As far as things to avoid, I personally dislike stopping the story to provide nothing but background information. If there’s a scene where a discussion of background information is ESSENTIAL, then I try to make it revealing of character and entertaining as well. All of the background doesn’t have to be explained in one dollop, it can be added in gradually, organically. And I truly despise halting the action to introduce a character and their backstory. It can be a lot more entertaining wondering about a character’s origins and learning a little every now and then by the way others react to them.

LRR: You accidentally became an expert on the work of Harold Lamb. How did that happen, and what came of it?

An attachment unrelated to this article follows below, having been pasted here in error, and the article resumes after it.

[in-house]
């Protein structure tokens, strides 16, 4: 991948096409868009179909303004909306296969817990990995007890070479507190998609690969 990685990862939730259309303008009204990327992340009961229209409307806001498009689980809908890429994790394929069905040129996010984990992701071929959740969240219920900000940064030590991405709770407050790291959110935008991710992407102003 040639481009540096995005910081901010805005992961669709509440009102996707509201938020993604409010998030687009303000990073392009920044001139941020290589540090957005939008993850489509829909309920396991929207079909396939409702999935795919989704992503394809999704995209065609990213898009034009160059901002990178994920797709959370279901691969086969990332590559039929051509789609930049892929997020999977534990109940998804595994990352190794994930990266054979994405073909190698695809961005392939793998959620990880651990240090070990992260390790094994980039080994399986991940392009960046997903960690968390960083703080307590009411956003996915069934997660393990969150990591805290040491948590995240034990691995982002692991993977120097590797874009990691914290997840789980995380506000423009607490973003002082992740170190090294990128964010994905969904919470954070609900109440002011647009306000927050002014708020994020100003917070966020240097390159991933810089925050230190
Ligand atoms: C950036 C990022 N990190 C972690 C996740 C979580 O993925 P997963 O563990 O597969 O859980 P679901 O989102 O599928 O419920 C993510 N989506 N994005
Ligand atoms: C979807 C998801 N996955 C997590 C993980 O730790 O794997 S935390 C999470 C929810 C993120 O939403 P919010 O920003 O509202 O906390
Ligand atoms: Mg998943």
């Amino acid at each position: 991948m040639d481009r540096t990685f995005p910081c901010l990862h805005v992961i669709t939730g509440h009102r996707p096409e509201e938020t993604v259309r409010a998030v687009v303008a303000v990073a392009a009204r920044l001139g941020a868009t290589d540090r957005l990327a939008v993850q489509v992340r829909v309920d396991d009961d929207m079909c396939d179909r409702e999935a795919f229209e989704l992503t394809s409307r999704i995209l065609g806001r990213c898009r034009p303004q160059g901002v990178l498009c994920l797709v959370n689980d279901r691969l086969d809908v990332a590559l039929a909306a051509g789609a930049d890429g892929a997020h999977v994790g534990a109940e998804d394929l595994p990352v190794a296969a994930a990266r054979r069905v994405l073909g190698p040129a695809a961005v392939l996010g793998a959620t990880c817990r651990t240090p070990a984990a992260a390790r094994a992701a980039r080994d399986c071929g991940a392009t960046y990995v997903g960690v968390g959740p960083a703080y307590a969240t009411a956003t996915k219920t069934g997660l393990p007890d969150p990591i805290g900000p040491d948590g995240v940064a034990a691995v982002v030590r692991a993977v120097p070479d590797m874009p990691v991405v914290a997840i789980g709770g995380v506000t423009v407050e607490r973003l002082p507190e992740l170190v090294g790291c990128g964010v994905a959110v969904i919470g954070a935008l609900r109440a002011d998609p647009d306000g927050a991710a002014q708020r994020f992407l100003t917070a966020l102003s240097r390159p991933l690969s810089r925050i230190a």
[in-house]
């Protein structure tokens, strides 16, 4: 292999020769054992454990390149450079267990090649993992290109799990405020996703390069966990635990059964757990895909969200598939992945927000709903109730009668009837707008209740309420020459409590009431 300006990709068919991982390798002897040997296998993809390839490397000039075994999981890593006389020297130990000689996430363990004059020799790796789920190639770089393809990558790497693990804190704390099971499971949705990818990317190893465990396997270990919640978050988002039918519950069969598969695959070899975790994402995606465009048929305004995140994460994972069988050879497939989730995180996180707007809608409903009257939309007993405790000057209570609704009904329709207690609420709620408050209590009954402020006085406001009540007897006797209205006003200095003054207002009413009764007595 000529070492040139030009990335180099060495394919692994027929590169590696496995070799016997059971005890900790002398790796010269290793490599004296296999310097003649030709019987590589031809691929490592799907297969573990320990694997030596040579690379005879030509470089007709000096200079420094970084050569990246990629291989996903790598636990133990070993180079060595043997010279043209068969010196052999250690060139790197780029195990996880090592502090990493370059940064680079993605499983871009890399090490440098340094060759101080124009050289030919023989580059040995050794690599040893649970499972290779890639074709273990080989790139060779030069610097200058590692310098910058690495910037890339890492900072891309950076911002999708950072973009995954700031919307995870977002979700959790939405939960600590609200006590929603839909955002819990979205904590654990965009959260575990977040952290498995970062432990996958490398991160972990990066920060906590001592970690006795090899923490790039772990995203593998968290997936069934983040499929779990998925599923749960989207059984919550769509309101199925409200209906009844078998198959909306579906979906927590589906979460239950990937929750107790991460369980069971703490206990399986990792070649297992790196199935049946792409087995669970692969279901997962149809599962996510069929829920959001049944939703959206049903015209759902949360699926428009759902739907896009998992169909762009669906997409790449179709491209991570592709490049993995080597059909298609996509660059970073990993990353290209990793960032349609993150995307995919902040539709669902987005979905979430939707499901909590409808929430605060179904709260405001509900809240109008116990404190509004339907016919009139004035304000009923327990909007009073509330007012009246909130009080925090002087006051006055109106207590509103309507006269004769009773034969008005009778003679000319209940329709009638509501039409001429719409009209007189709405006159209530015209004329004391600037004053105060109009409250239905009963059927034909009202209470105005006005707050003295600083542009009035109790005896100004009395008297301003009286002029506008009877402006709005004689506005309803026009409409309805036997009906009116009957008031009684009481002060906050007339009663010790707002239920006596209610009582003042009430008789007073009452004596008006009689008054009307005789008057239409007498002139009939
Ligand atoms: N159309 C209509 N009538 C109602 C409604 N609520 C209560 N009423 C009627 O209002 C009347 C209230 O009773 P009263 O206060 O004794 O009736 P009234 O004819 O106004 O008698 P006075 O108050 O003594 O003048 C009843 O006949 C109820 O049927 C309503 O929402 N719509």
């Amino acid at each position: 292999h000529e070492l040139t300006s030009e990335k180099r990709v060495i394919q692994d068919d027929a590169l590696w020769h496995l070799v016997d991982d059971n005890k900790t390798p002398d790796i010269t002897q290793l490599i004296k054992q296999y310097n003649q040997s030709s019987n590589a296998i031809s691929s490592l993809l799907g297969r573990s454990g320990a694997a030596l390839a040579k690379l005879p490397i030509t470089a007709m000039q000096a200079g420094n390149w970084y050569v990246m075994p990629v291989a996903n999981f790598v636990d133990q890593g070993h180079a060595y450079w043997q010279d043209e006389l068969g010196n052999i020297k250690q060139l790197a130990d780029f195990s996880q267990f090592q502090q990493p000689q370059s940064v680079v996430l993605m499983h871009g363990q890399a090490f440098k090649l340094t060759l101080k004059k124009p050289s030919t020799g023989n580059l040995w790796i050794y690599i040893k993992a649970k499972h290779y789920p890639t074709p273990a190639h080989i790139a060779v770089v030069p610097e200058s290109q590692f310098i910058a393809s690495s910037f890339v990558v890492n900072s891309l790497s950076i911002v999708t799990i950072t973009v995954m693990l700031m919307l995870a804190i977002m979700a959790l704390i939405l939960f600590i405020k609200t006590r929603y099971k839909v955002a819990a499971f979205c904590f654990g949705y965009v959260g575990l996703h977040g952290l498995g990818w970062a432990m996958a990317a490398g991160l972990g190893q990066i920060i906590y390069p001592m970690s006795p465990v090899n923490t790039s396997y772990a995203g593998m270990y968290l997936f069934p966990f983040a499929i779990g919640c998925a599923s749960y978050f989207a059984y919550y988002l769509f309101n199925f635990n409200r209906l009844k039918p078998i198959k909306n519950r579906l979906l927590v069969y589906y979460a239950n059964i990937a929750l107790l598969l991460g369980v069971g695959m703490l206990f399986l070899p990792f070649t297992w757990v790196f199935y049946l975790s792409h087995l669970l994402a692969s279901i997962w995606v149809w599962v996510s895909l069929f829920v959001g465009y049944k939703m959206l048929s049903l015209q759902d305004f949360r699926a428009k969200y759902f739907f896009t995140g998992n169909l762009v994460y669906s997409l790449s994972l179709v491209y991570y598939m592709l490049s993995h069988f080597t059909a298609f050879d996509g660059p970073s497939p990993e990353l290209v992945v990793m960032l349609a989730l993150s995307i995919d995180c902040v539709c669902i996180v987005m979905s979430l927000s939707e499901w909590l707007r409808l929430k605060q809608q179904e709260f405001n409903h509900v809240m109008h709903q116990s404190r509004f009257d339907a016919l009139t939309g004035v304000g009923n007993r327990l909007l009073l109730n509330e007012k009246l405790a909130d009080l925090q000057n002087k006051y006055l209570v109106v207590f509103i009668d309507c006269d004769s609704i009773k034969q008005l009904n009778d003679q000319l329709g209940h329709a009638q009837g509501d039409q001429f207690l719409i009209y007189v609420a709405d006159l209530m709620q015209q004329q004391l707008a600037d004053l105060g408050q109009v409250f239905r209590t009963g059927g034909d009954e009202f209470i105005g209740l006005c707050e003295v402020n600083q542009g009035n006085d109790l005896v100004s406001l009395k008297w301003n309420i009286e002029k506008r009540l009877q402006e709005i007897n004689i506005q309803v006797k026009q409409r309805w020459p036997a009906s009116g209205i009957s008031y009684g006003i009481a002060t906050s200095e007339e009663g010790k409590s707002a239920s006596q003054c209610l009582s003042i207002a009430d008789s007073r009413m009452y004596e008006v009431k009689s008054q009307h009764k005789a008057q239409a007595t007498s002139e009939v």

HAJ: I began as a fan. Harold Lamb had written a series of swashbuckling adventure stories in the pulp historical magazines of the 1920s and ‘30s and they were way ahead of their time. They were crammed with action and adventure in exotic locales and featured shrewd and daring heroes. But a whole slew of them hadn’t been reprinted. At first I assumed that the ones that hadn’t been collected weren’t any good – that they’d be like deep album cuts that were weak or simply filler. As I tracked them down I was astonished at their quality and couldn’t believe they were so hard to find. Slowly, with the help of friends, family, and colleagues, I found them all. And because a lot of them were in old magazines that were literally flaking apart, I scanned the pages to preserve the tales.